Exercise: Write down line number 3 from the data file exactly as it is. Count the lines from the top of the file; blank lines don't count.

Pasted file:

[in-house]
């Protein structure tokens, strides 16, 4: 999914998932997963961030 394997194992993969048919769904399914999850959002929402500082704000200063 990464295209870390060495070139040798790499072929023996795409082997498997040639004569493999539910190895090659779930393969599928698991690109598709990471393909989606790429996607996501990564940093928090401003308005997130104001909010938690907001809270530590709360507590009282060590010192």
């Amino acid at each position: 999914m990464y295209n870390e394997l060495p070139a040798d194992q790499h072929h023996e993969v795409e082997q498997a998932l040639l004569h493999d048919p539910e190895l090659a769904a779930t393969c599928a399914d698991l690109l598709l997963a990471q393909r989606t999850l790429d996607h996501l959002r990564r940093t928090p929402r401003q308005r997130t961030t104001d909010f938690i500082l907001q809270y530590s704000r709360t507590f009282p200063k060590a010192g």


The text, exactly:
């Amino acid at each position: 999914m990464y295209n870390e394997l060495p070139a040798d194992q790499h072929h023996e993969v795409e082997q498997a998932l040639l004569h493999d048919p539910e190895l090659a769904a779930t393969c599928a399914d698991l690109l598709l997963a990471q393909r989606t999850l790429d996607h996501l959002r990564r940093t928090p929402r401003q308005r997130t961030t104001d909010f938690i500082l907001q809270y530590s704000r709360t507590f009282p200063k060590a010192g």